38. 38. PAY CURVE ! PercentofBonus 0% 75% 150% 225% 300% Percent to Target 0% 25% 50% 75% 100% 125% 150% 175% 200% 225% 250% 275% 44 Looking at the chart shows that this is a "piecewise linear function", and that helped me wrap my head around what was happening. So [ADVANCE] I went back to the spreadsheet...
  39. 39. PAY CURVE ! % to Sales Target % of Target Bonus paid 0% 0% 50% 25% 100% 100% 150% 175% 45 and from there, it was quite straightforward to convert that spreadsheet into a Cucumber table, and use it to drive a scenario outline.
  40. 40. Feature: Pay Curve for Sales Associates
 Scenario Outline: "Sales Associate" Pay Curve Given the "Sales Associate" pay curve When the rep hits <Percent to Target> of their sales targets Then their monthly payout is <Percent of Bonus> of target monthly bonus
 Examples: | Percent to Target | Percent of Bonus | | 0 | 0.0 | | 1 | 0.5 | | 2 | 1.0 | | 49 | 24.5 | | 50 | 25.0 | 46 In case you're not familiar with it, a scenario outline is basically a [REVEAL] template for a scenario, followed by [REVEAL] a table. The template gets executed once for each row in the table, with [REVEAL] values from the appropriate column filled in wherever you put a placeholder value. Now, because I knew that this was a piecewise linear function, I was able to get away with not turning all 251 rows of the spreadsheet into a giant Cucumber table. I put in a few examples around each of the inflection points just to make sure I got the boundaries right, and then moved on to the compensation scheme...
  41. 41. Feature: Compensation Scheme for Sales Associates
 Background: * I am a sales rep using the "Sales Associate" scheme * I have a monthly sales target of $100,000 * I have a monthly target bonus of $100
 Scenario Outline: Using the right pay curve When I make <Sales> in sales Then my monthly sales bonus is <Bonus> Examples: | Sales | Bonus | | $ 0 | $ 0 | | $ 50,000 | $ 25 | | $ 100,000 | $ 100 | 47 At first glance, this looks remarkably similar to the scenarios for the pay curves. When I first wrote this, it felt like I was repeating myself, but this actually introduces quite a few new concepts: [REVEAL EACH] - compensation schemes, - sales target and target bonus in dollars instead of percentages, - actual sales in dollars, and - bonus amount in dollars. With those concepts in place, I could then introduce the next feature of this scheme, which is the "safety net".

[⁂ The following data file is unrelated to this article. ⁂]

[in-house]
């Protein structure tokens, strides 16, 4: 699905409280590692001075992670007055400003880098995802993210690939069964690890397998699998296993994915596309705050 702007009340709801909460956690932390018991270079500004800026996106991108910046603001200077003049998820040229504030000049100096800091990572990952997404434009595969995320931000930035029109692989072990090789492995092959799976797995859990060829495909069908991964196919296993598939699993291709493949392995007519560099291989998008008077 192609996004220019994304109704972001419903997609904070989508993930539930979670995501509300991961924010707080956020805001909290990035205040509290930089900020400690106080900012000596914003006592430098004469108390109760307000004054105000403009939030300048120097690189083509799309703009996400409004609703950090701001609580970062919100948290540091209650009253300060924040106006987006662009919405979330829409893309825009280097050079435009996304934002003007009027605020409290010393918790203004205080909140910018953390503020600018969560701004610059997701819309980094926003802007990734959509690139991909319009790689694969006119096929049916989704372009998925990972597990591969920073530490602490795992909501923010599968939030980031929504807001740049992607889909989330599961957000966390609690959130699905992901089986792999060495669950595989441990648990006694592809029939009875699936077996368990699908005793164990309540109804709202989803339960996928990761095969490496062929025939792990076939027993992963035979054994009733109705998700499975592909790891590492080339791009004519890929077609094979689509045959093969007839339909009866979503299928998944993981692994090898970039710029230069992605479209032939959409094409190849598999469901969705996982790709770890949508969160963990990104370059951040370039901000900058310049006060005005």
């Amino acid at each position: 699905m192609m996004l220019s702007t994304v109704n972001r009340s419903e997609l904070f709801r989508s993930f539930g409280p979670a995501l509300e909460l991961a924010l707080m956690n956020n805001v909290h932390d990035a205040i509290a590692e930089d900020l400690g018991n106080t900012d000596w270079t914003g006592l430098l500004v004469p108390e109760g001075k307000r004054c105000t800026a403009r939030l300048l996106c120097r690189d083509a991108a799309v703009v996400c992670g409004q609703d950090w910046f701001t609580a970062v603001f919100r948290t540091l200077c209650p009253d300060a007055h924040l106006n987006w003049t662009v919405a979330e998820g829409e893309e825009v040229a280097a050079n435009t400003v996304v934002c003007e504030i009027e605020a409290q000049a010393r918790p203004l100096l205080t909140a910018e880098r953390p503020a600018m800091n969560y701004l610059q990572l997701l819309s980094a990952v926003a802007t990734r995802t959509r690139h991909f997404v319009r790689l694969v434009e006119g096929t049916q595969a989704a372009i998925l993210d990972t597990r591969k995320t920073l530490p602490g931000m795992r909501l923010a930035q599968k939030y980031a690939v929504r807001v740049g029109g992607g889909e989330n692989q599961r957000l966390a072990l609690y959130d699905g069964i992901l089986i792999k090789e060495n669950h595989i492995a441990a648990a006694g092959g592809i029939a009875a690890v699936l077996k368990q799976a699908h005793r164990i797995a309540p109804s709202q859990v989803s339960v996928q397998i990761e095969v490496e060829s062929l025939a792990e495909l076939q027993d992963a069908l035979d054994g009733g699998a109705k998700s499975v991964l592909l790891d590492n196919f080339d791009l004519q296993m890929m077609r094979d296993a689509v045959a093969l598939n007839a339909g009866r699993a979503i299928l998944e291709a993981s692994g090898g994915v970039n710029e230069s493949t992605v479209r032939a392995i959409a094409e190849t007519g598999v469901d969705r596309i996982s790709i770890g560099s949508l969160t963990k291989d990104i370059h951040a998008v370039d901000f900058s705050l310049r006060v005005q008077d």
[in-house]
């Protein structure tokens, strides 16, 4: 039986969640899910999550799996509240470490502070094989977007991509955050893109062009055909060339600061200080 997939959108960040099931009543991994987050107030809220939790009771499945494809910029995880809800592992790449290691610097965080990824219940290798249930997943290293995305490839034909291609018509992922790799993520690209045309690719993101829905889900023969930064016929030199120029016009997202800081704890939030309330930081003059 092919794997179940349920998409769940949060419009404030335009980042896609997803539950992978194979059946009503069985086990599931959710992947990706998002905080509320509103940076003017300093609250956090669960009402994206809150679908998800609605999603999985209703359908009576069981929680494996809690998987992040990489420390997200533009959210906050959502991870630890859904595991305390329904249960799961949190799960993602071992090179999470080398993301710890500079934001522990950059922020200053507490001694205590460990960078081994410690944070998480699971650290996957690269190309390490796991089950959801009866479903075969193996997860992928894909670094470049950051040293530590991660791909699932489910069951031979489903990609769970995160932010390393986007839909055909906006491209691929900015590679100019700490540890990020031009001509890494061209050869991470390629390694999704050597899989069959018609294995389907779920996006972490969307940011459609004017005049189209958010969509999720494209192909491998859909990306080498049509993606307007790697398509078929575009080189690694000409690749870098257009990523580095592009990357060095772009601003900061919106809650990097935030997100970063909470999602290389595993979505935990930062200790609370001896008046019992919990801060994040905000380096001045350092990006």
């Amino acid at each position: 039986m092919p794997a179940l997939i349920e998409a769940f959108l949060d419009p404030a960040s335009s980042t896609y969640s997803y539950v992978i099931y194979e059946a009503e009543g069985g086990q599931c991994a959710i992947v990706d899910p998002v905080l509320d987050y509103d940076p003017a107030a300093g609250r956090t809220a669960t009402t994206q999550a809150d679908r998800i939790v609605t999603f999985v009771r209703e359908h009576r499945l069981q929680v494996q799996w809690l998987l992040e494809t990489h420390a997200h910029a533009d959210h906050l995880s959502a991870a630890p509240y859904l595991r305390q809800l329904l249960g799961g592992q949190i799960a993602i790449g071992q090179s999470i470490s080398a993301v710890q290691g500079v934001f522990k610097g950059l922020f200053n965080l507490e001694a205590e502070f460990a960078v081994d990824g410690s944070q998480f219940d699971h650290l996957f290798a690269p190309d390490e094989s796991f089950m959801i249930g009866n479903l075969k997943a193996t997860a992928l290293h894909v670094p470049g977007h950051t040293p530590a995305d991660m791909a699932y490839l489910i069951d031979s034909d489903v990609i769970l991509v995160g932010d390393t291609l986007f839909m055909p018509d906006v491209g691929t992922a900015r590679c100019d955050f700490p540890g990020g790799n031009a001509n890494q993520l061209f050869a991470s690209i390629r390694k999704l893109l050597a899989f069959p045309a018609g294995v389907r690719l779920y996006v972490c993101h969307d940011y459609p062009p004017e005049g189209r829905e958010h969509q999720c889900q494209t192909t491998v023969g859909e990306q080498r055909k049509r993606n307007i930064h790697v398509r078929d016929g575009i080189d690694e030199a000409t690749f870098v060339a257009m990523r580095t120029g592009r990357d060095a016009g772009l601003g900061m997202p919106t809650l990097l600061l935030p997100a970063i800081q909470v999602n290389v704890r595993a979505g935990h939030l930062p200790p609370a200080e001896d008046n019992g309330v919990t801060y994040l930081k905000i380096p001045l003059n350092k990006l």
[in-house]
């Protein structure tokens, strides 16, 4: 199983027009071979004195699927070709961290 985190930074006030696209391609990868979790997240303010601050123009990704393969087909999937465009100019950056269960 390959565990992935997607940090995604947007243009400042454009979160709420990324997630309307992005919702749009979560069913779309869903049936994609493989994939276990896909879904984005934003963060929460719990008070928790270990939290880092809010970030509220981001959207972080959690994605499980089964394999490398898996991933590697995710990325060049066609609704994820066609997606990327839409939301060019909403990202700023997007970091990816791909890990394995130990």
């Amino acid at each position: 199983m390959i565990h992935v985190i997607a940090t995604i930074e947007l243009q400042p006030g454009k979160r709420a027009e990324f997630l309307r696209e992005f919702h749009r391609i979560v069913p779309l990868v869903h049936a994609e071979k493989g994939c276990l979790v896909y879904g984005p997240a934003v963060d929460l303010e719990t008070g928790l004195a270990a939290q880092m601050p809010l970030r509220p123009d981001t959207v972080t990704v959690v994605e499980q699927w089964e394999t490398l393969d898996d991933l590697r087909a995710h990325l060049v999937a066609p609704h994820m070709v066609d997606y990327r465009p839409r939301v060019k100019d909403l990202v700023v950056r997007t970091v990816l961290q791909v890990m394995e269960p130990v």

42. 42. Feature: Commissions Plan for Sales Associates
 Scenario Outline: Safety Net Given my safety net IS deployed When I make <Sales> in sales Then my monthly sales bonus is <Bonus> And my safety net bonus is <Safety Net>
 Examples: | Sales | Bonus | Safety Net | | $ 0 | $ 0 | $ 100 | | $ 50,000 | $ 25 | $ 75 | | $ 100,000 | $ 100 | $ 0 | | $ 175,000 | $ 225 | $ 0 | 48 This is the last one, I promise. The safety net is a feature to help out new hires as they're getting up to speed for the first few months. This is basically a guarantee that you'll always get paid at least the amount of your target bonus. If you don't hit your sales target, we'll kick in the difference. If you do better than your sales target, we'll pay you more than your target bonus -- but you'll never make less, at least until we take your safety net away. Anyway, I think that's enough to give you a sense for how I organized and wrote the Gherkin features for this project. I do want to talk about an underutilized element of Gherkin's grammar, though.